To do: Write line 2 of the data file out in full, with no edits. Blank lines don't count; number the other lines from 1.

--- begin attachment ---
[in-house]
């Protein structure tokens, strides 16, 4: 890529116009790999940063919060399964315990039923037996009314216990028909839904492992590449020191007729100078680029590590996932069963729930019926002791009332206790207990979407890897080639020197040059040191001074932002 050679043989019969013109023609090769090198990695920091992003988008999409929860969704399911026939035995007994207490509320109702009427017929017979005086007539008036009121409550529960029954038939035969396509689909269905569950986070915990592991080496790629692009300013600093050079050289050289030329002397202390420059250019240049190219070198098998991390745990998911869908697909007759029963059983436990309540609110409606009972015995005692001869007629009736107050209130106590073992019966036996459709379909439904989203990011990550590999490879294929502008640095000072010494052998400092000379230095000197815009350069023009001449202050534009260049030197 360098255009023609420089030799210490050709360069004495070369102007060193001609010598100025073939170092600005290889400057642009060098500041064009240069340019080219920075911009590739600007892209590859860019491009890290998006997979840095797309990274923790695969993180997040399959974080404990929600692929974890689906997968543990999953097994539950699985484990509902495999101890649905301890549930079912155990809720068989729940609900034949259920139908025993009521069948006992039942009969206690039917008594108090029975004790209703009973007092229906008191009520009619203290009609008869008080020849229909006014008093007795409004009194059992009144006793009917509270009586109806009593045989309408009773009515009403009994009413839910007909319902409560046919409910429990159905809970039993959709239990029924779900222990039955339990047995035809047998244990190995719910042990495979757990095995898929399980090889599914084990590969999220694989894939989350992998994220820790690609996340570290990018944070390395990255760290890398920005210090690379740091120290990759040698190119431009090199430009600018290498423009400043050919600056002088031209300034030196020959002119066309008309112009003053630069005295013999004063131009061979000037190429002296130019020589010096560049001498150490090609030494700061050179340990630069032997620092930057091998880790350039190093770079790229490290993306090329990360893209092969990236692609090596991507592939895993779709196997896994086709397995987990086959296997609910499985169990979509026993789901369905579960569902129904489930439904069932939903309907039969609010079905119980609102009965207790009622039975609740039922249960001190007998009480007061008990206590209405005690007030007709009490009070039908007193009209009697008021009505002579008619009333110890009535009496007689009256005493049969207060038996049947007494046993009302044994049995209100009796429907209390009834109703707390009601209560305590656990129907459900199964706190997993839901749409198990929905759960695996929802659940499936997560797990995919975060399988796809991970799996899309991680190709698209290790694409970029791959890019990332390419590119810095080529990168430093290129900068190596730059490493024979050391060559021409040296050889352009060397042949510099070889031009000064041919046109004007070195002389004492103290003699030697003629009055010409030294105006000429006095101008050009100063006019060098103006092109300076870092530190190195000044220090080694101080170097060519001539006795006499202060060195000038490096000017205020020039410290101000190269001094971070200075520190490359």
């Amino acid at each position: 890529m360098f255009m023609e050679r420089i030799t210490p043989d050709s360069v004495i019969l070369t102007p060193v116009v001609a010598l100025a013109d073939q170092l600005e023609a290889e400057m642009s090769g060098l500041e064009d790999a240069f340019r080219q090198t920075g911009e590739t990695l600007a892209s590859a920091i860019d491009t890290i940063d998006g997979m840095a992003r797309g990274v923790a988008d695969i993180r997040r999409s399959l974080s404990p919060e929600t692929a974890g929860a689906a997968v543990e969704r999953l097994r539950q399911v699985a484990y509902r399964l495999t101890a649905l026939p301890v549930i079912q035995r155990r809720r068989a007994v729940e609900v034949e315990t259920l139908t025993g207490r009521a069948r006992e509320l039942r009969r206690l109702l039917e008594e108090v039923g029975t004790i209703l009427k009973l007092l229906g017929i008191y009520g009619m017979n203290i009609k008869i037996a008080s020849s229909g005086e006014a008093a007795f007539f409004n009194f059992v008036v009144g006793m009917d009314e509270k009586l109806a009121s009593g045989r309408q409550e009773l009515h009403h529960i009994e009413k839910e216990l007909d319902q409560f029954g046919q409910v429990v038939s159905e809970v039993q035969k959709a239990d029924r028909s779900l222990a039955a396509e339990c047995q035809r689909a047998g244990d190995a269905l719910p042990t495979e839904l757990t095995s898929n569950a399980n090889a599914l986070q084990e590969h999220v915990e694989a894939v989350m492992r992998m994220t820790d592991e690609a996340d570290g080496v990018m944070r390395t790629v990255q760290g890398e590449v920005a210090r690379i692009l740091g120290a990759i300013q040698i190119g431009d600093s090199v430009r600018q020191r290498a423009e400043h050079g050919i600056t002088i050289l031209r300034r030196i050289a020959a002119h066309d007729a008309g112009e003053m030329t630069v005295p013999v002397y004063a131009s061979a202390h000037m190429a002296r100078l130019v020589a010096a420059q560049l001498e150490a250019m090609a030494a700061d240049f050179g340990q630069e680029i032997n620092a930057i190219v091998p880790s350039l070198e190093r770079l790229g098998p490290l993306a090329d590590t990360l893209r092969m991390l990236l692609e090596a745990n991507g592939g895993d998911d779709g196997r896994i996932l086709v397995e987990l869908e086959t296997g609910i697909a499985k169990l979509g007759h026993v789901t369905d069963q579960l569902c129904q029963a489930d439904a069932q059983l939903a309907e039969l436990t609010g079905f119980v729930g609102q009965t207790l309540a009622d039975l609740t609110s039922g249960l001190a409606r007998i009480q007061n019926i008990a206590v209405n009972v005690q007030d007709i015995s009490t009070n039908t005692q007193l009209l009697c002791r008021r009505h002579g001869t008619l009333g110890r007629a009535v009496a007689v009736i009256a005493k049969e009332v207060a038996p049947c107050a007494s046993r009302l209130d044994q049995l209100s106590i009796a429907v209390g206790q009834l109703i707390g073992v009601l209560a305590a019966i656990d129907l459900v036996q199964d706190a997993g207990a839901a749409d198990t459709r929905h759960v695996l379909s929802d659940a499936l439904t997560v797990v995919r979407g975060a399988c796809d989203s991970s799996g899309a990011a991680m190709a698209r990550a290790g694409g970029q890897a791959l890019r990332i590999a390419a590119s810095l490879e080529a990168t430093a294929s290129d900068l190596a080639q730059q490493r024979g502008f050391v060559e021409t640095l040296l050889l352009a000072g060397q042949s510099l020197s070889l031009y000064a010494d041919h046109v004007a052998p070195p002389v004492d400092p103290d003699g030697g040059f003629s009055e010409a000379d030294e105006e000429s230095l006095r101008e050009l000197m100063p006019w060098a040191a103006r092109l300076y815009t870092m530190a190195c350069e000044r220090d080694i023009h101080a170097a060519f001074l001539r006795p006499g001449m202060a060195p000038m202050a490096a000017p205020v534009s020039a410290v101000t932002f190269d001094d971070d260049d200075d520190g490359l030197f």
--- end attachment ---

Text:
């Protein structure tokens, strides 16, 4: 890529116009790999940063919060399964315990039923037996009314216990028909839904492992590449020191007729100078680029590590996932069963729930019926002791009332206790207990979407890897080639020197040059040191001074932002 050679043989019969013109023609090769090198990695920091992003988008999409929860969704399911026939035995007994207490509320109702009427017929017979005086007539008036009121409550529960029954038939035969396509689909269905569950986070915990592991080496790629692009300013600093050079050289050289030329002397202390420059250019240049190219070198098998991390745990998911869908697909007759029963059983436990309540609110409606009972015995005692001869007629009736107050209130106590073992019966036996459709379909439904989203990011990550590999490879294929502008640095000072010494052998400092000379230095000197815009350069023009001449202050534009260049030197 360098255009023609420089030799210490050709360069004495070369102007060193001609010598100025073939170092600005290889400057642009060098500041064009240069340019080219920075911009590739600007892209590859860019491009890290998006997979840095797309990274923790695969993180997040399959974080404990929600692929974890689906997968543990999953097994539950699985484990509902495999101890649905301890549930079912155990809720068989729940609900034949259920139908025993009521069948006992039942009969206690039917008594108090029975004790209703009973007092229906008191009520009619203290009609008869008080020849229909006014008093007795409004009194059992009144006793009917509270009586109806009593045989309408009773009515009403009994009413839910007909319902409560046919409910429990159905809970039993959709239990029924779900222990039955339990047995035809047998244990190995719910042990495979757990095995898929399980090889599914084990590969999220694989894939989350992998994220820790690609996340570290990018944070390395990255760290890398920005210090690379740091120290990759040698190119431009090199430009600018290498423009400043050919600056002088031209300034030196020959002119066309008309112009003053630069005295013999004063131009061979000037190429002296130019020589010096560049001498150490090609030494700061050179340990630069032997620092930057091998880790350039190093770079790229490290993306090329990360893209092969990236692609090596991507592939895993779709196997896994086709397995987990086959296997609910499985169990979509026993789901369905579960569902129904489930439904069932939903309907039969609010079905119980609102009965207790009622039975609740039922249960001190007998009480007061008990206590209405005690007030007709009490009070039908007193009209009697008021009505002579008619009333110890009535009496007689009256005493049969207060038996049947007494046993009302044994049995209100009796429907209390009834109703707390009601209560305590656990129907459900199964706190997993839901749409198990929905759960695996929802659940499936997560797990995919975060399988796809991970799996899309991680190709698209290790694409970029791959890019990332390419590119810095080529990168430093290129900068190596730059490493024979050391060559021409040296050889352009060397042949510099070889031009000064041919046109004007070195002389004492103290003699030697003629009055010409030294105006000429006095101008050009100063006019060098103006092109300076870092530190190195000044220090080694101080170097060519001539006795006499202060060195000038490096000017205020020039410290101000190269001094971070200075520190490359």